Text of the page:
Former Soul Coughing Front Man Talks About "The Book of Drugs"
Published: 02/01/2012 by Dirk Hanson
Over the phone, Mike Doughty doesn’t have much to say about his former band, Soul Coughing. When I mention it, he gives out a low growl as a warning. He said it all in The Book of Drugs, and it doesn’t sound like he had much fun. Although the avant-garde rock band created music that was spiky and sneaky and immensely popular, topped off by Doughty’s monotonic but strangely penetrating vocal delivery on such classics as “Super Bon Bon,” “True Dreams of Wichita,” and “Circles,” Doughty was drug-dependent and miserable. Musician pitted against musician, egos battered and bruised, credit taken and not taken—and Doughty busily running the gamut of addictions from Jack Daniels to heroin, with a ton of marijuana in the bargain.
But that was the 90s. Since then, Doughty has done two things of note—three, if you count teaching himself German. He has crafted an innovative solo career, and he has escaped from a cornucopia of addictions that had almost buried him alive.
It seems almost unfair that a talented singer/songwriter like Doughty should also turn out to be a good writer, but there you have it. The Book of Drugs is informative but not confessional, rock-snarky but tempered with a round of amends. It is also whip-smart and bitterly funny:
--“Lars would go out and get drunk every night, then stumble in, sounding for all the world like he was going around moving absolutely everything in the room a foot to the left.”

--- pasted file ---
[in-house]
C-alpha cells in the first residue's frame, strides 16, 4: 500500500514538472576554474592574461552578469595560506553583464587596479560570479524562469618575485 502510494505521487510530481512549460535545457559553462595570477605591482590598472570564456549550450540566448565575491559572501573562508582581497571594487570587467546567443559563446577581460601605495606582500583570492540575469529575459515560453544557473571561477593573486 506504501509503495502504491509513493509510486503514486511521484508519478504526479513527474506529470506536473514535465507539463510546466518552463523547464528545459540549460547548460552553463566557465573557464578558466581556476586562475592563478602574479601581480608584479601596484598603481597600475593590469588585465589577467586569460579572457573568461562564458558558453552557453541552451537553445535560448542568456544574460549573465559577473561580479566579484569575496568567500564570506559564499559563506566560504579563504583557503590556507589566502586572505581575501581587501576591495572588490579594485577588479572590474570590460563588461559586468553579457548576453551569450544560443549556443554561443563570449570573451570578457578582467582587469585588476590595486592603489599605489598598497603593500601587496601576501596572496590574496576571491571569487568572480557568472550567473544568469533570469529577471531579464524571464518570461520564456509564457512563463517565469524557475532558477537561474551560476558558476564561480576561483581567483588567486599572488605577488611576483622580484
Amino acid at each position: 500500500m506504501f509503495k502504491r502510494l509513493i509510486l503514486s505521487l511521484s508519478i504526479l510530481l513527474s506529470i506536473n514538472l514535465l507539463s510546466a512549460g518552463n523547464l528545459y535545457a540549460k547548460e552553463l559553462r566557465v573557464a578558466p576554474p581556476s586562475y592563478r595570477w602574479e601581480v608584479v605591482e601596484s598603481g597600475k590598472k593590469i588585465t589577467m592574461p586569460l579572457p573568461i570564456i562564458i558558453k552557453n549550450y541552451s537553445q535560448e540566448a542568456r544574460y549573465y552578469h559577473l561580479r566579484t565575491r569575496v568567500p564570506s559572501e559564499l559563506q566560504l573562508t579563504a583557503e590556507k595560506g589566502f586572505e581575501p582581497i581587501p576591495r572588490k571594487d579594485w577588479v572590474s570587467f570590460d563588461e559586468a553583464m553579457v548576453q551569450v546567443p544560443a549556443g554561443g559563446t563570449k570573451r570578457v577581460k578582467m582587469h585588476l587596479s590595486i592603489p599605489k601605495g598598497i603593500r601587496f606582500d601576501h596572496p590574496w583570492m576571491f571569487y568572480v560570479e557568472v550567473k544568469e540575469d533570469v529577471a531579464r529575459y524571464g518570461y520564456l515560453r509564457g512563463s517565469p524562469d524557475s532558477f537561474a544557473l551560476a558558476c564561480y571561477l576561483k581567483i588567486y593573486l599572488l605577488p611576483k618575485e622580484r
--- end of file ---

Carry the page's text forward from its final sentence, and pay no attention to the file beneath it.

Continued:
--“Currently, in the studio next door, guitar overdubs were being recorded for a Meatloaf record. Meatloaf was not in attendance.”
--“I smoked three packs a day. Ridiculous. It was like a job. I woke up, and began the work of the first pack. It was a repetitive, manly task, like getting up early every day to chop down pine trees.”
--“Weed addicts are along among drug users in that they think their shit is cute.”
--“The unsingable girl yelled at me, ‘You don’t get HIGH, you just get FUCKED UP!”
Told in an episodic, chapter-free style, the book lays the foundations for Doughty’s future by page 3. “My dad’s dad,” he writes, “was the town drunk in Tullos, Louisiana.” Doughty's father was an alcoholic as well. From the outside, the process is unfathomable: Doughty relates what is known as the parable of the jaywalker: “Guy’s really into jaywalking, his friends are all like, ha ha funny, then he gets hit, they figure he’s done, he does it again, this time gets both legs broke, the friends are like, whoa that’s weird, and then he does it again and they’re bewildered, and he does it again, and they abandon him, and he does it again, and he does it again.”
Here's what Doughty had to say last week in our interview:
--You got sober after embarking on your solo career. Did you hit bottom, in the classic AA sense?